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Auckland Central had a major power cut in 1998 when 4 ancient cables supplying the CBD failed one by one. My shop was out for about 4 hours, but my industrial street was out for several days...I was on the corner, and power supply came from the other direction. The CBD was down for 5 weeks, there were huge generators sitting on the footpath all over the city. Lessons were learnt.
 
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."Again, these asynchronous machines provide no grid stability features other than power." Overall not a bad narrative for a management person. I could beat you up about your statement above. But m too lazy right now to type it all out. Technical sheit
 
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Could Wind Emerge As a Major Provider of Frequency Regulation?
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In an analysis, the National Renewable Energy Laboratory (NREL) showed that wind farms can quickly change their output to provide frequency regulation, a service grid operators rely on to ensure reliable power delivery. The finding could change how regulators, grid operators and wind-farm owners view wind energy. Today, natural gas power plants are often used for frequency regulation. They ramp up output to maintain a balance between power supply and demand, which keeps the grid’s frequency signal stable. Wind turbines can perform the same function by lowering their output, according to NREL wind analyst and study co-author Erik Ela. By changing the pitch of their blades slightly, wind turbines can make second-by-second curtailments that allow grid operators to keep the power supply and demand balance, he said. Normally, a wind farm operator would not want to curtail a wind farm, since they earn money based on how many megawatts-hours are sold. And because the fuel is free, wind power is typically tapped before other forms of power generation in wholesale energy markets. But in certain situations, a wind farm can earn more money by providing frequency regulation services, said Ela. "Because the grid values these services so much, [wind farms] can actually earn more money by curtailing and providing services than if they’re providing energy," he said.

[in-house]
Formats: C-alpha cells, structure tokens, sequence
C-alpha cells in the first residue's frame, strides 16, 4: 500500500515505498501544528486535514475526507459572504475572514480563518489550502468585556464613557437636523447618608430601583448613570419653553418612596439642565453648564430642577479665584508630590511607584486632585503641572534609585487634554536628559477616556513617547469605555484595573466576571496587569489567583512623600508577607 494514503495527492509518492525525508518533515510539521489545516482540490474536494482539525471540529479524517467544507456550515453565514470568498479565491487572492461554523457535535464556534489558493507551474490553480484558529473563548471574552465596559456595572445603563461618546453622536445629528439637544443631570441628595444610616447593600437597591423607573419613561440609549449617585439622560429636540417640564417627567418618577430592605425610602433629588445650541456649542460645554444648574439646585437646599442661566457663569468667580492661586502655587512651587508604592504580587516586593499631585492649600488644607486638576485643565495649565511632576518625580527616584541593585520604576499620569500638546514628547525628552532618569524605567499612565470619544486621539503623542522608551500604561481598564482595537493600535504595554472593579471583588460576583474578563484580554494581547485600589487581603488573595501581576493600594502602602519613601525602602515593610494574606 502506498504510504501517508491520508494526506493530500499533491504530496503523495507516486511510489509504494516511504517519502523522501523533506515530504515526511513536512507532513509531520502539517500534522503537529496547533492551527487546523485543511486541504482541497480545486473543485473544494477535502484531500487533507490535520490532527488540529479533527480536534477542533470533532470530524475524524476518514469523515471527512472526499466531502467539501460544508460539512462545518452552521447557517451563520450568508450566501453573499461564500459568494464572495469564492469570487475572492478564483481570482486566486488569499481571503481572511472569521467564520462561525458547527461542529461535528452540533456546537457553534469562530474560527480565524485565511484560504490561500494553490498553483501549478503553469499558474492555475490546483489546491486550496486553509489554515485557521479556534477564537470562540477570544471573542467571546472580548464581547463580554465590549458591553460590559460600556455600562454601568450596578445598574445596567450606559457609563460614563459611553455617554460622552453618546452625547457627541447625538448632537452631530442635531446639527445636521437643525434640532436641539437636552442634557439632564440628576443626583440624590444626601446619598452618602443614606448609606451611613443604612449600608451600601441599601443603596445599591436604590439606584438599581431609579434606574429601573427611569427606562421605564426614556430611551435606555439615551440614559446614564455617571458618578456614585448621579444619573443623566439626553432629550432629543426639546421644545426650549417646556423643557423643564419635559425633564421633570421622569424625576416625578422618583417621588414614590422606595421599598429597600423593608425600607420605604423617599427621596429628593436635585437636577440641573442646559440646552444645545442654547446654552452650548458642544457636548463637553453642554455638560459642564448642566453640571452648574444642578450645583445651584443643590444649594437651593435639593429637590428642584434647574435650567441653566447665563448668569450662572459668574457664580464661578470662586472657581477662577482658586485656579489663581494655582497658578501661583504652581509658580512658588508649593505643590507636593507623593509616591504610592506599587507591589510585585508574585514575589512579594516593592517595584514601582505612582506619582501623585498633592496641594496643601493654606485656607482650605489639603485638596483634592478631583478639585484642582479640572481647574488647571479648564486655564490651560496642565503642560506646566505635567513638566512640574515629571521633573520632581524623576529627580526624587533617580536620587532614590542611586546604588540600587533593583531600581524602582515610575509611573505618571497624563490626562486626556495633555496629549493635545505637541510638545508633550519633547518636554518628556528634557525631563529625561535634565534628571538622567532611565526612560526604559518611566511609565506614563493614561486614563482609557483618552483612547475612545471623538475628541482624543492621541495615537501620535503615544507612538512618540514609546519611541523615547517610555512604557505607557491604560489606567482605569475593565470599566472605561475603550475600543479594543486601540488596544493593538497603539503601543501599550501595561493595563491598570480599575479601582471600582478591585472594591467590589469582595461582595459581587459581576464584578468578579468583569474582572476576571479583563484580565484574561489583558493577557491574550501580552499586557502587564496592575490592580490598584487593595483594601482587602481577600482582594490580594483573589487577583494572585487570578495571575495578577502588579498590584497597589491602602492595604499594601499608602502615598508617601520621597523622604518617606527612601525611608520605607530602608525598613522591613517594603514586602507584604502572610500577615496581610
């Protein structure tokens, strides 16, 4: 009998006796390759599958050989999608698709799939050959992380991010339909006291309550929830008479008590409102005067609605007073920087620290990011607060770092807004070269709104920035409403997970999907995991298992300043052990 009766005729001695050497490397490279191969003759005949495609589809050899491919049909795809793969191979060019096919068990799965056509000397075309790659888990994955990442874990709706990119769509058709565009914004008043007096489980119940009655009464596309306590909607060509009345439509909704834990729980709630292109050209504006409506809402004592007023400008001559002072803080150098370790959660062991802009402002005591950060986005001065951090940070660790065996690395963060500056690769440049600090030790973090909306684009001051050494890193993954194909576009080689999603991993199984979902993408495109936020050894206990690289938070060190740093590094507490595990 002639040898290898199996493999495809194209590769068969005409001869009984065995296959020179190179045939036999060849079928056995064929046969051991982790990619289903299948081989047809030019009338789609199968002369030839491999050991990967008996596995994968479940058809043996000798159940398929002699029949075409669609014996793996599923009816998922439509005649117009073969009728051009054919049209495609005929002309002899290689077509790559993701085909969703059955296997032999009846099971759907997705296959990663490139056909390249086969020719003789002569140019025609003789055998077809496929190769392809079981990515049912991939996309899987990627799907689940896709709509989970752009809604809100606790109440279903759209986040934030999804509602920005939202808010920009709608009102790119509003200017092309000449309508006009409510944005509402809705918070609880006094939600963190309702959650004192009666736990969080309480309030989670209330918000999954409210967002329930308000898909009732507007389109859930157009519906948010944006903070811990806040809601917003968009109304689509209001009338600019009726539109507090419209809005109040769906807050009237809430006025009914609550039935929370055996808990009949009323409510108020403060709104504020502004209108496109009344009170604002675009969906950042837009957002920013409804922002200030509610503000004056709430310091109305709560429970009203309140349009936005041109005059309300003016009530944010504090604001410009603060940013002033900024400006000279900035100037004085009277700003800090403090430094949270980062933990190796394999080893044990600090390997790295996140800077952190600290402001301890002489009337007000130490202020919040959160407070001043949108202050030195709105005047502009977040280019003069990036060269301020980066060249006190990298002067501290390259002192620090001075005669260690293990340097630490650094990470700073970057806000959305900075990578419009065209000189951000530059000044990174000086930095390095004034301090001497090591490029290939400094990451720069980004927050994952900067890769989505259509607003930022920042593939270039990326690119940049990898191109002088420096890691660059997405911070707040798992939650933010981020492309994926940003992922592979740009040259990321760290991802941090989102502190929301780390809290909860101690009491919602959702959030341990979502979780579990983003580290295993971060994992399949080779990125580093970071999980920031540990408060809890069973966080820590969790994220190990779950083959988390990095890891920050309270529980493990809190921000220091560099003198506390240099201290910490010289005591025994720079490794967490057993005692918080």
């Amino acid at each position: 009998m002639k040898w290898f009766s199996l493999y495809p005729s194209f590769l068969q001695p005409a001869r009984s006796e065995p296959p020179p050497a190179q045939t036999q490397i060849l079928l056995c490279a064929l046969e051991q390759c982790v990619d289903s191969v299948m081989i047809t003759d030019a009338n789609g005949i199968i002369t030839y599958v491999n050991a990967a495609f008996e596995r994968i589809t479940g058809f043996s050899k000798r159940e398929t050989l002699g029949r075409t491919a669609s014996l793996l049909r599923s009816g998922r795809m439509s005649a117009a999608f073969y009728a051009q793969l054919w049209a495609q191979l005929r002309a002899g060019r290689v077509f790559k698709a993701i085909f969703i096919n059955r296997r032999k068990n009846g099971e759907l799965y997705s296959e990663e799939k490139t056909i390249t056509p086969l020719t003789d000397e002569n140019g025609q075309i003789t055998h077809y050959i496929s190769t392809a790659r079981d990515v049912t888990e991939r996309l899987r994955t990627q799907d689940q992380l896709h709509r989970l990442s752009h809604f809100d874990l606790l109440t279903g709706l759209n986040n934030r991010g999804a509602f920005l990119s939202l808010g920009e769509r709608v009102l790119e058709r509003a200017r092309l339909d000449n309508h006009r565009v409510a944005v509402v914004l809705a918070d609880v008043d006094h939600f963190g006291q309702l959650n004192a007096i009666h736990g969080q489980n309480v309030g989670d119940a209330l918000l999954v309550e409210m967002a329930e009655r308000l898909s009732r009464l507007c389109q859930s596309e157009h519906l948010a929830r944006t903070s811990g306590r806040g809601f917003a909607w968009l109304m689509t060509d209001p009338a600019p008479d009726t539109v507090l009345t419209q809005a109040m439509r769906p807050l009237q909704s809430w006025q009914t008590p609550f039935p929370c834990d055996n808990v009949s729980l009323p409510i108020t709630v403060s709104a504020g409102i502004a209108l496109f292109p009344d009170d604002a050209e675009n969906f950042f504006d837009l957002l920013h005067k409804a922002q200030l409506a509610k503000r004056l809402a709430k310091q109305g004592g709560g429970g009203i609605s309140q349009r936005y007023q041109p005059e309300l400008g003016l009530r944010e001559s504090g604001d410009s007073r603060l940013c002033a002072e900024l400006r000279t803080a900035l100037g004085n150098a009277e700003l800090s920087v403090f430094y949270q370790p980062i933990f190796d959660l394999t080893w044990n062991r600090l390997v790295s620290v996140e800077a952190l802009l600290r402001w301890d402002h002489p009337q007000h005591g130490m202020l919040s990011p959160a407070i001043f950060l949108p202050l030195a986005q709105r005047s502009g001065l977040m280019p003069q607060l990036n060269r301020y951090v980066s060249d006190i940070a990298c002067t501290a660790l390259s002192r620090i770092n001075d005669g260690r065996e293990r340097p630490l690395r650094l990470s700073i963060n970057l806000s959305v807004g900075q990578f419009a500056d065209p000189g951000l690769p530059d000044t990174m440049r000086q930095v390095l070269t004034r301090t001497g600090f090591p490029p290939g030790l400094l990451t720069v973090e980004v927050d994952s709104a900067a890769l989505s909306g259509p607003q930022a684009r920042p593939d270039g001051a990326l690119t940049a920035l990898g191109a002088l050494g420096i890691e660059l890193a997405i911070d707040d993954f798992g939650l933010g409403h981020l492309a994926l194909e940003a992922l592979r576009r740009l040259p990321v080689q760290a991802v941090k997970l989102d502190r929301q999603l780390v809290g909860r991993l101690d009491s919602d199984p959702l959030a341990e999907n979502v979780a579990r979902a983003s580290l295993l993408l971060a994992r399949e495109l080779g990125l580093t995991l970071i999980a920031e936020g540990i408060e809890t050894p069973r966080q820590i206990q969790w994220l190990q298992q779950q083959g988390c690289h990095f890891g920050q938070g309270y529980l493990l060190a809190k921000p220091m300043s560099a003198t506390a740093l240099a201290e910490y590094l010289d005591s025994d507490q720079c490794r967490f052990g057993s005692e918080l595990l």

Shannow